American Sports Take Beating in Britain
HASTINGS, England - What's with the English? Every other person seems to be wearing a New York Yankees hat. But just try to find one word about baseball in the dailies. A word that is not discouraging.
Not too long ago, you could pick up a copy of the Times of London, which for the record printed edition No. 70,305 on Thursday, and in the agate type find the ball scores. Not the "football'' scores, soccer, their game. Baseball, our game.
That's finished. The scores, I mean.
What you found Thursday in the Times, now a tabloid, was two pages on the decline and fall of American sport, our charming NFL and NBA lockouts - "Battle over profits puts gridiron and basketball into dangerous limbo'' - the trial of Roger Clemens and our failings in golf, tennis and just about everything other than the Nathan's hot-dog-eating contest.
A big story - a column, actually - about that too, by the clever Giles Smith, with the headline, "Hard not to scoff at display of mastication dedication."
They've got ESPN on this side of the Atlantic, if a different version, and Smith, needing to fill space about all those people filling their stomachs, was mesmerized by the mastication. Something upbeat about the United States on what we call the Fourth of July and the Brits call Independence Day.
Otherwise, it was Trash America Time, with the usual search for a local angle. The Tampa Bay Bucs, owned by the Glazer family, also in charge of Manchester United, are to play the Chicago Bears on Oct. 23 at London's Wembley Stadium.
If, however, the lockout is not resolved by Aug. 1, the game will be in Tampa, to the dismay of the Brits and most likely the delight of the Bucs and Bears, who won't have to survive jet lag. That's assuming there's an NFL season, and, yes, you may make the assumption.
These are tempestuous times, certainly, and much of it has to do with money. Over there. Over here.
Soccer star Carlos Tevez, who is never happy and has gone from West Ham to Man U to Manchester City, wants to change partners once again. He says he needs to spend more time with his daughters. In Argentina.
That's why he may be sold to Inter Milan in Italy for $80 million? Or perhaps swapped for a couple of Yankees hats.
"American sports have long been admired for their profitability and stability,'' wrote Tom Dart in the Times, "but basketball and American football are frozen in suspended animation as players and team owners squabble over their shares of vast revenues."
The article is accompanied by a photo from the Super Bowl in February, Packers against Steelers, but there is no reference in the caption.
Baseball did get a mention, if not the sort Bud Selig and/or Roger Clemens would prefer.
"Major League Baseball's tarnished reputation will take another hit in the weeks to come,'' wrote Dart in a separate piece "as one of the greatest-ever pitchers goes on trial accused of lying to Congress when he denied using performance-enhancing drugs."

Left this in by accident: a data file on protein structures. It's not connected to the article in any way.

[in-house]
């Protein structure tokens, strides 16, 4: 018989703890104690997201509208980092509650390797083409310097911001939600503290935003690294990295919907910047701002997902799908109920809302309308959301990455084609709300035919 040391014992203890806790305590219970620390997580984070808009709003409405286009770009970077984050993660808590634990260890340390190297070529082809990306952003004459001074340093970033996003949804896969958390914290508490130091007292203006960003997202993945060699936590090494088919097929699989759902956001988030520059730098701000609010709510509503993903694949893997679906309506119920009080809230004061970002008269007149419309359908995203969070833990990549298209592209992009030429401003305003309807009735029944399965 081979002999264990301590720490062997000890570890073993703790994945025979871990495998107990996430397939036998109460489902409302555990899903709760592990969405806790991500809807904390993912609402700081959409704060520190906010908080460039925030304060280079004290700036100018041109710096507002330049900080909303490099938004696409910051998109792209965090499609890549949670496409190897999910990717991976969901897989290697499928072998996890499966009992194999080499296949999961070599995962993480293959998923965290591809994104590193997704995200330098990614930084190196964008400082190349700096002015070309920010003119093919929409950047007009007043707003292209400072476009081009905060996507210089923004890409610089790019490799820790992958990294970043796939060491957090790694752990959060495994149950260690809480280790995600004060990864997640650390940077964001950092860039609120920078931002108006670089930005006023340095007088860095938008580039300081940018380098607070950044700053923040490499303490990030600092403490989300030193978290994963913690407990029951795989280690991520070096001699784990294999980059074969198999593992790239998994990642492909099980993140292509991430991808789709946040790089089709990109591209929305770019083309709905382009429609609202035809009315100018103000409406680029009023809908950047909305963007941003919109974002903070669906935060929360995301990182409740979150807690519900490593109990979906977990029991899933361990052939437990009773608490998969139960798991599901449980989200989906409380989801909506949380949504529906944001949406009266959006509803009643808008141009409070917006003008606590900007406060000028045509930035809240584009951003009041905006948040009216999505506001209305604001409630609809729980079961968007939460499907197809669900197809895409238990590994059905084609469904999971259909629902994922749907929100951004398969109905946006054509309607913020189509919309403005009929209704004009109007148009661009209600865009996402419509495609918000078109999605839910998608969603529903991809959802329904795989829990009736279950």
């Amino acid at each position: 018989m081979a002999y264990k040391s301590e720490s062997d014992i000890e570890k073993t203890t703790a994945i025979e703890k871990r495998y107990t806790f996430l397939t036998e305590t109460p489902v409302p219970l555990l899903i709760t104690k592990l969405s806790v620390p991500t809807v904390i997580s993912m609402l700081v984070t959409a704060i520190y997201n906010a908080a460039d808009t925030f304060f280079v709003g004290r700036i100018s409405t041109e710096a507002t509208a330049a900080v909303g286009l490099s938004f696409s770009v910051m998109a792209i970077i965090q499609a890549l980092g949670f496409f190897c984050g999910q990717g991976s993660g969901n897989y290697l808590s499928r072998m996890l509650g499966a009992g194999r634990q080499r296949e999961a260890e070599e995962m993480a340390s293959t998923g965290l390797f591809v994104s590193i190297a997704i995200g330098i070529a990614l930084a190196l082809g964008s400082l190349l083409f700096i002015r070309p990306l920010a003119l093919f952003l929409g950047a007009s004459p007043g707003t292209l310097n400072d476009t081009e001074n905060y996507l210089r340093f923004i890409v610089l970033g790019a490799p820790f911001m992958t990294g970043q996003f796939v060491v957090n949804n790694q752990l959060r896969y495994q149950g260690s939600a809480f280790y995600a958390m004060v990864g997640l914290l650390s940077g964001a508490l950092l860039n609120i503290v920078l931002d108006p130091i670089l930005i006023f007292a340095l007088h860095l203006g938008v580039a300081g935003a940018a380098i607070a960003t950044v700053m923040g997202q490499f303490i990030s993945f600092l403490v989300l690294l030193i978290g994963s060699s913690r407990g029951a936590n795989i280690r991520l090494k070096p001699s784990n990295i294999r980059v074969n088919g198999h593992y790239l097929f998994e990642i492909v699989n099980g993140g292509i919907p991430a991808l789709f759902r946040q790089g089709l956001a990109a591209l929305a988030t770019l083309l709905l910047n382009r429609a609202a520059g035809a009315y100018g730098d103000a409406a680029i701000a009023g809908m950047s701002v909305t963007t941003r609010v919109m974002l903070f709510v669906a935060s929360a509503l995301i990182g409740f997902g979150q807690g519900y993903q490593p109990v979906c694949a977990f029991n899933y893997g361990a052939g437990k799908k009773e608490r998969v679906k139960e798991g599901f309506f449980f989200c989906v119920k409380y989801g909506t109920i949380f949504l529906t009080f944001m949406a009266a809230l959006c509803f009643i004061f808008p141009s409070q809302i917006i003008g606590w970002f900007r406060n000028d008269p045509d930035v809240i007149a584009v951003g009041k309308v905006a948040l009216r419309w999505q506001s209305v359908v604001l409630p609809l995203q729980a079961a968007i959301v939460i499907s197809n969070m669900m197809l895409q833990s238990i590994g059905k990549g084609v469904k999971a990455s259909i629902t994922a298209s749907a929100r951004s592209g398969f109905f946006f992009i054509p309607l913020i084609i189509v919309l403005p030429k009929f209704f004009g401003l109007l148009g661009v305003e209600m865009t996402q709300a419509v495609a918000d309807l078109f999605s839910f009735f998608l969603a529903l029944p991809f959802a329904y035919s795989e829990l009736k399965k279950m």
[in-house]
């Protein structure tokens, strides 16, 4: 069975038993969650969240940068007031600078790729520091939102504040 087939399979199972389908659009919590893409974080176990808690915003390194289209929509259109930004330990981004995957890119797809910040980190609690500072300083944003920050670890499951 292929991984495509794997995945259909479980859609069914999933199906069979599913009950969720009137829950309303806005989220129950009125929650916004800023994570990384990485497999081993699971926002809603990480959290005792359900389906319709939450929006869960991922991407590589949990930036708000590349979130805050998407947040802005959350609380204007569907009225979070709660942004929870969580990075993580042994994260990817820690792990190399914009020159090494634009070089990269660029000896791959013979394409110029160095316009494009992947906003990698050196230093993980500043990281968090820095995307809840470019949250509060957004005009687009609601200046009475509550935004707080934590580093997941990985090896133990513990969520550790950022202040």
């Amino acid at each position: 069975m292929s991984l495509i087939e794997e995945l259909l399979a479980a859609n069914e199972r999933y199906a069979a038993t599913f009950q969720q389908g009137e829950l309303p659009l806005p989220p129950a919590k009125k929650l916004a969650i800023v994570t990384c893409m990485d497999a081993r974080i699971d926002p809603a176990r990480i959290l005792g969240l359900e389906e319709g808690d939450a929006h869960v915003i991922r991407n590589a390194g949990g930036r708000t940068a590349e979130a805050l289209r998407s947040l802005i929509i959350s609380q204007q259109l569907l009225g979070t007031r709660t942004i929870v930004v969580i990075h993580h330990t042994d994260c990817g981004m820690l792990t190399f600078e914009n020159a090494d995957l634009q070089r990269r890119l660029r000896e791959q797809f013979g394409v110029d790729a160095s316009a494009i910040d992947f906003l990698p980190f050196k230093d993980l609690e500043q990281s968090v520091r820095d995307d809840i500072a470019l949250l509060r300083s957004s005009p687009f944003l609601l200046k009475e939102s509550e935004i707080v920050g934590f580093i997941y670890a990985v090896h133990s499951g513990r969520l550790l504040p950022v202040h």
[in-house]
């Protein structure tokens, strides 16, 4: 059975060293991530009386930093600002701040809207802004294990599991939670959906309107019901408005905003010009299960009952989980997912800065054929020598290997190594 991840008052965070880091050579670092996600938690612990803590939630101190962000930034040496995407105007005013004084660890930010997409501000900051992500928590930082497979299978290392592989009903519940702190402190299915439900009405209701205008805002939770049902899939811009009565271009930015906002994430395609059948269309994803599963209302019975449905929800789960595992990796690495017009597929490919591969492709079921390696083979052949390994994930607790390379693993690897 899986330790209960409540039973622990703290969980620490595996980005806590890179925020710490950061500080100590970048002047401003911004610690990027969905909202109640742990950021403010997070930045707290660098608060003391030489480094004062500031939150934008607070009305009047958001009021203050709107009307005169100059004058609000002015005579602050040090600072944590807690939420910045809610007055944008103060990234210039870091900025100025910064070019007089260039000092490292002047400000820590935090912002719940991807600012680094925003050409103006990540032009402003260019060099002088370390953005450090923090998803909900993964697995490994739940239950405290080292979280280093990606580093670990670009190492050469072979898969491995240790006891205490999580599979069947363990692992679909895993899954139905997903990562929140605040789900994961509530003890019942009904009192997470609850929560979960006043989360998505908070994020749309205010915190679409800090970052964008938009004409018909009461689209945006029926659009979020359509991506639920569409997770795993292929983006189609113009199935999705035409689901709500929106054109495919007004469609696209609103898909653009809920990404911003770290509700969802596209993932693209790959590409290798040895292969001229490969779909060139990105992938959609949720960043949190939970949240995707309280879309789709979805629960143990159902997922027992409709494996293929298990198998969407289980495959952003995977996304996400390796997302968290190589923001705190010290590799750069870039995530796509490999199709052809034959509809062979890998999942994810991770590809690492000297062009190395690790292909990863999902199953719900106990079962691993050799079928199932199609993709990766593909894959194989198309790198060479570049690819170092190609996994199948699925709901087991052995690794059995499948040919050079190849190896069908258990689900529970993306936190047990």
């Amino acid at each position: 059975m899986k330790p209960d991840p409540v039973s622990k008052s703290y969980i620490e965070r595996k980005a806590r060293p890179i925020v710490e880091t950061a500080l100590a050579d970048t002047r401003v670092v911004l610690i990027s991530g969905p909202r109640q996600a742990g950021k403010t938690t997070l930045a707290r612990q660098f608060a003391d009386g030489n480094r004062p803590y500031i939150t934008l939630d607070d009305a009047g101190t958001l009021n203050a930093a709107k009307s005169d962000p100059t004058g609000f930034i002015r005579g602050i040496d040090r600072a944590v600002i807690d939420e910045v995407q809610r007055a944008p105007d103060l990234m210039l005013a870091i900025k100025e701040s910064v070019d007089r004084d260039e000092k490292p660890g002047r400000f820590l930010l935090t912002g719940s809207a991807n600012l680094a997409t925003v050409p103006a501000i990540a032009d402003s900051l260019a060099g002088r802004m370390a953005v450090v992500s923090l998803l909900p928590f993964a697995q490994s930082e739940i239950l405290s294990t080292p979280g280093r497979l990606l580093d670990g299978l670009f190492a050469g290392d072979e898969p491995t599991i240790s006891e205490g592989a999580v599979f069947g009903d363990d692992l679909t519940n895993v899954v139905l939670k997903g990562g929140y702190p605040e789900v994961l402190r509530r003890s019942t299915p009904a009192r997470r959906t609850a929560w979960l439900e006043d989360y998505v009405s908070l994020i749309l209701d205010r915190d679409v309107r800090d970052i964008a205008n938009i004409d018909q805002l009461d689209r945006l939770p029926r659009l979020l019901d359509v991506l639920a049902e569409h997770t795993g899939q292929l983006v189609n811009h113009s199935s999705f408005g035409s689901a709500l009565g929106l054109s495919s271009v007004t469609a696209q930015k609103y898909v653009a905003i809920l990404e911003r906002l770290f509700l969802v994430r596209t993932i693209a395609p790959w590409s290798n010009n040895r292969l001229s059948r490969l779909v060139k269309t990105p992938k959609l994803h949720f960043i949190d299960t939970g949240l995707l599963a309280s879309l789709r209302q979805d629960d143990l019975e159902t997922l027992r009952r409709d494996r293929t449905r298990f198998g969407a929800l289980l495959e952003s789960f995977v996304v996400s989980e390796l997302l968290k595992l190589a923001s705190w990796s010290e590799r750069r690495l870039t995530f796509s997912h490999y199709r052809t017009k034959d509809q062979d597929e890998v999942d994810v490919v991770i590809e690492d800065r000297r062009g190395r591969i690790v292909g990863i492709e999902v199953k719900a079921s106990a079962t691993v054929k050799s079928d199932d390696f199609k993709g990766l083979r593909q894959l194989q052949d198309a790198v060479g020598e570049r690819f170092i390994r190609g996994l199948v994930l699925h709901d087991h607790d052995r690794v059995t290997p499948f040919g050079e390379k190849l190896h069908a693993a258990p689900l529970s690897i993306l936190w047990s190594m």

The Brits take this drug thing seriously. They are outraged that Justin Gatlin, the Athens Olympics gold-medal sprinter, had his suspension lifted and is competing again as if he had done nothing, which he claims is the truth but not what authorities in England believe.
So, even though Clemens and our pal Barry Bonds play a game that has nothing to do with Britain, columnists here are appalled that the U.S. in effect shrugs off all the accusations.
"With sordid details likely to emerge in court,'' Dart said about the Clemens trial, "and the potential for a hero's reputation to be utterly destroyed, it promises to deal another blow to the standing of American sport."
We will see. Reputations are not so easily destroyed in U.S. sports. Bonds still walks around with the home run records. Mike Tyson, despite jail time, has regained his celebrity status. Marion Jones is out of the clink and on the basketball court. We don't hold grudges.
Now, as far as the innocent and ineffective, there's the column from Gabriele Marcotti in the Times under the headline "Why dominance of the 20th Century is not likely to be repeated.'' This we know. The Chinese and the Serbs and the Northern Irish are proof enough.
"It was the most recent twin debacle of the U.S. Open golf and Wimbledon tennis that, once again, brought the discussion to the fore,'' Marcotti asserted. "Rory McIlroy's victory at Congressional extended the run of majors won by non-Americans to five, the longest streak.
"Wimbledon came and went with only one American quarterfinalist among the men and women combined, Mardy Fish, and he was quickly dispatched. But the soul-searching was not limited to golf and tennis. Americans, once so dominant across the board, are not the juggernauts they used to be."
We'll just have stick to eating hot dogs and selling Yankees hats to the English.